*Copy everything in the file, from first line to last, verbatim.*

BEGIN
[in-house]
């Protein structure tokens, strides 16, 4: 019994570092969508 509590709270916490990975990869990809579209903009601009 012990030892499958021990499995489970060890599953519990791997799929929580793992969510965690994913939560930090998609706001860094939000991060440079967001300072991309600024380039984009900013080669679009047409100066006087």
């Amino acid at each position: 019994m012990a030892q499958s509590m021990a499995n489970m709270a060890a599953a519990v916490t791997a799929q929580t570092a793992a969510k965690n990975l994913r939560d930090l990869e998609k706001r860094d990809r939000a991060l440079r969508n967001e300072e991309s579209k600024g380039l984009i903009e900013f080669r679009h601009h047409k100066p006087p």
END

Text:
[in-house]
């Protein structure tokens, strides 16, 4: 019994570092969508 509590709270916490990975990869990809579209903009601009 012990030892499958021990499995489970060890599953519990791997799929929580793992969510965690994913939560930090998609706001860094939000991060440079967001300072991309600024380039984009900013080669679009047409100066006087």
């Amino acid at each position: 019994m012990a030892q499958s509590m021990a499995n489970m709270a060890a599953a519990v916490t791997a799929q929580t570092a793992a969510k965690n990975l994913r939560d930090l990869e998609k706001r860094d990809r939000a991060l440079r969508n967001e300072e991309s579209k600024g380039l984009i903009e900013f080669r679009h601009h047409k100066p006087p």